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|Title:||Design and performance evaluation of load distribution strategies for multiple divisible loads on heterogeneous linear daisy chain networks|
|Citation:||Min, W.H., Veeravalli, B., Barlas, G. (2005-12). Design and performance evaluation of load distribution strategies for multiple divisible loads on heterogeneous linear daisy chain networks. Journal of Parallel and Distributed Computing 65 (12) : 1558-1577. ScholarBank@NUS Repository. https://doi.org/10.1016/j.jpdc.2005.05.016|
|Abstract:||In this paper, we consider the problem of scheduling multiple divisible loads on heterogeneous linear daisy chain networks. Our objective is to design a load distribution strategy such that the total processing time of a set of loads is minimized. We assume that the set of loads are resident in one of the farthest end processors, which has a scheduler that will distribute the load to the other processors in the network. When distributing a load from the set, the distribution pattern of the previous load has to be taken into consideration to ensure that no processors are left idle and there are no collisions in the communication links. We design single and multi-installments strategies to achieve the above objective. We derive certain important conditions to determine whether an optimum solution exists. We propose two heuristic strategies when an optimum solution is unattainable. Using all the above strategies, we conduct four different simulation experiments to track the performance of strategies under several real-life situations. We conducted four different simulation experiments based on the two heuristic strategies to identify the best combination suitable for our multiple-loads distribution strategy. We also run simulations for a homogeneous system to quantify the performance under 3 different policies, that is, when the loads are (a) unsorted, (b) sorted with smallest load first (SLF) and (c) sorted with largest load first (LLF). A detailed analysis of the simulation results is presented and based on these, recommendations are made for the choice of strategies. Finally, we compare the performance of a single-load distribution strategy against the multiple-loads distribution strategy designed in this paper to quantify the exact performance gain that can be achieved. Illustrative examples are also provided for ease of understanding. © 2005 Elsevier Inc. All rights reserved.|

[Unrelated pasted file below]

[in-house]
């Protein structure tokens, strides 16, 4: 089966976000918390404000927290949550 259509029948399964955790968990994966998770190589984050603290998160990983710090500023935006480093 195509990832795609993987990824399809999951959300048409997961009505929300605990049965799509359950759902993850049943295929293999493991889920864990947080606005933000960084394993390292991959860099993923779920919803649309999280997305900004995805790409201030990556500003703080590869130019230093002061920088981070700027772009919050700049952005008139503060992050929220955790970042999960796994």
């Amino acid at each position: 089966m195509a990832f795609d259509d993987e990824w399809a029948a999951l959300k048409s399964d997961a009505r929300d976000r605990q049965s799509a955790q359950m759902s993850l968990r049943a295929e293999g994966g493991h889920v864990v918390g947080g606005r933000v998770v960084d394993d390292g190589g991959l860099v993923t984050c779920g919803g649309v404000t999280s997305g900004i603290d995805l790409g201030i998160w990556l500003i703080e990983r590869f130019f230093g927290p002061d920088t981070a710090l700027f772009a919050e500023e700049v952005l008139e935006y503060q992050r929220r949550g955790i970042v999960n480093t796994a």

|Source Title:||Journal of Parallel and Distributed Computing|
|Appears in Collections:||Staff Publications|
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